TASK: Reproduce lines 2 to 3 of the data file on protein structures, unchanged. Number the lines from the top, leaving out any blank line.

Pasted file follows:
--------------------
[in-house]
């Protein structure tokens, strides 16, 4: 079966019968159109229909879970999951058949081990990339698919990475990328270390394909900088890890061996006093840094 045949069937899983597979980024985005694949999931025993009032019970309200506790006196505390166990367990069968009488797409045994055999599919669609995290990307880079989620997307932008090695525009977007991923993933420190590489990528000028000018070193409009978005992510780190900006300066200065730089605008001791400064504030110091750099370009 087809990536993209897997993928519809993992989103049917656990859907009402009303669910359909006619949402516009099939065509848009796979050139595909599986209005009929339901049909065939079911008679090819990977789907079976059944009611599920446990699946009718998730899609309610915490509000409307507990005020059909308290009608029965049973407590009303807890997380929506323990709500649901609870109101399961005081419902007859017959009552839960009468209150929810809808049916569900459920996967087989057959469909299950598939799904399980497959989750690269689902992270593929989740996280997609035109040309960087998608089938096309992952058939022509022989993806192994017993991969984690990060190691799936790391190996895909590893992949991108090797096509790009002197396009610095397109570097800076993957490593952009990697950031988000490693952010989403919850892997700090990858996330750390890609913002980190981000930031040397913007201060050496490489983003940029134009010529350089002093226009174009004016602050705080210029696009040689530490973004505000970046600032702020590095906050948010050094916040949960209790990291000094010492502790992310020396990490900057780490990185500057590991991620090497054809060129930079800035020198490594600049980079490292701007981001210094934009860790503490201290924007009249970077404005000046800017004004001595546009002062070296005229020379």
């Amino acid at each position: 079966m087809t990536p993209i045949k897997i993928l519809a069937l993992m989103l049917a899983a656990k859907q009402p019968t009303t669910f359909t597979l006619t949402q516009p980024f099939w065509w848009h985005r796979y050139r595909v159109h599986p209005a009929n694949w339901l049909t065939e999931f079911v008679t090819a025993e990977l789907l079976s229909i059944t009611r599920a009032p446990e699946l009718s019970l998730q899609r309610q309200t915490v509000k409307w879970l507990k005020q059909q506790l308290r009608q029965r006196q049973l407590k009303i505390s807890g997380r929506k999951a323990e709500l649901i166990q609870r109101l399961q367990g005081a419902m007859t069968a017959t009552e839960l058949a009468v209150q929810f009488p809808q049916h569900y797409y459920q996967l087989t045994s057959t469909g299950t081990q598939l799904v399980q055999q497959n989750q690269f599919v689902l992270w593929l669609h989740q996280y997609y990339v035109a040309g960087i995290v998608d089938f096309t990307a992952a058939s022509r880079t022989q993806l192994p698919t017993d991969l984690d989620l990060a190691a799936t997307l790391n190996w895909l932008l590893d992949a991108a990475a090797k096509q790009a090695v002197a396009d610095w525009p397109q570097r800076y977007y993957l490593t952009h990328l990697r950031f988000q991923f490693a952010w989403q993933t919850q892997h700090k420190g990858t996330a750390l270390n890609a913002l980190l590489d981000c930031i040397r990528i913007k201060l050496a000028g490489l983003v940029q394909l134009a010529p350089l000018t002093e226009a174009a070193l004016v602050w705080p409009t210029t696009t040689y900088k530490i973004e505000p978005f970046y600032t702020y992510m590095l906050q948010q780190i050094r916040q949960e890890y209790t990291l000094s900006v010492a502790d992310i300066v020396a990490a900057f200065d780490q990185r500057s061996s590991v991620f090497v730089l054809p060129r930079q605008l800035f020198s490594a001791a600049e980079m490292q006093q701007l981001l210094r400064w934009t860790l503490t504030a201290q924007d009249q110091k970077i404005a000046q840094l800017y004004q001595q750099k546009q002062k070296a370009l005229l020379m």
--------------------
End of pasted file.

């Protein structure tokens, strides 16, 4: 079966019968159109229909879970999951058949081990990339698919990475990328270390394909900088890890061996006093840094 045949069937899983597979980024985005694949999931025993009032019970309200506790006196505390166990367990069968009488797409045994055999599919669609995290990307880079989620997307932008090695525009977007991923993933420190590489990528000028000018070193409009978005992510780190900006300066200065730089605008001791400064504030110091750099370009 087809990536993209897997993928519809993992989103049917656990859907009402009303669910359909006619949402516009099939065509848009796979050139595909599986209005009929339901049909065939079911008679090819990977789907079976059944009611599920446990699946009718998730899609309610915490509000409307507990005020059909308290009608029965049973407590009303807890997380929506323990709500649901609870109101399961005081419902007859017959009552839960009468209150929810809808049916569900459920996967087989057959469909299950598939799904399980497959989750690269689902992270593929989740996280997609035109040309960087998608089938096309992952058939022509022989993806192994017993991969984690990060190691799936790391190996895909590893992949991108090797096509790009002197396009610095397109570097800076993957490593952009990697950031988000490693952010989403919850892997700090990858996330750390890609913002980190981000930031040397913007201060050496490489983003940029134009010529350089002093226009174009004016602050705080210029696009040689530490973004505000970046600032702020590095906050948010050094916040949960209790990291000094010492502790992310020396990490900057780490990185500057590991991620090497054809060129930079800035020198490594600049980079490292701007981001210094934009860790503490201290924007009249970077404005000046800017004004001595546009002062070296005229020379």
């Amino acid at each position: 079966m087809t990536p993209i045949k897997i993928l519809a069937l993992m989103l049917a899983a656990k859907q009402p019968t009303t669910f359909t597979l006619t949402q516009p980024f099939w065509w848009h985005r796979y050139r595909v159109h599986p209005a009929n694949w339901l049909t065939e999931f079911v008679t090819a025993e990977l789907l079976s229909i059944t009611r599920a009032p446990e699946l009718s019970l998730q899609r309610q309200t915490v509000k409307w879970l507990k005020q059909q506790l308290r009608q029965r006196q049973l407590k009303i505390s807890g997380r929506k999951a323990e709500l649901i166990q609870r109101l399961q367990g005081a419902m007859t069968a017959t009552e839960l058949a009468v209150q929810f009488p809808q049916h569900y797409y459920q996967l087989t045994s057959t469909g299950t081990q598939l799904v399980q055999q497959n989750q690269f599919v689902l992270w593929l669609h989740q996280y997609y990339v035109a040309g960087i995290v998608d089938f096309t990307a992952a058939s022509r880079t022989q993806l192994p698919t017993d991969l984690d989620l990060a190691a799936t997307l790391n190996w895909l932008l590893d992949a991108a990475a090797k096509q790009a090695v002197a396009d610095w525009p397109q570097r800076y977007y993957l490593t952009h990328l990697r950031f988000q991923f490693a952010w989403q993933t919850q892997h700090k420190g990858t996330a750390l270390n890609a913002l980190l590489d981000c930031i040397r990528i913007k201060l050496a000028g490489l983003v940029q394909l134009a010529p350089l000018t002093e226009a174009a070193l004016v602050w705080p409009t210029t696009t040689y900088k530490i973004e505000p978005f970046y600032t702020y992510m590095l906050q948010q780190i050094r916040q949960e890890y209790t990291l000094s900006v010492a502790d992310i300066v020396a990490a900057f200065d780490q990185r500057s061996s590991v991620f090497v730089l054809p060129r930079q605008l800035f020198s490594a001791a600049e980079m490292q006093q701007l981001l210094r400064w934009t860790l503490t504030a201290q924007d009249q110091k970077i404005a000046q840094l800017y004004q001595q750099k546009q002062k070296a370009l005229l020379m």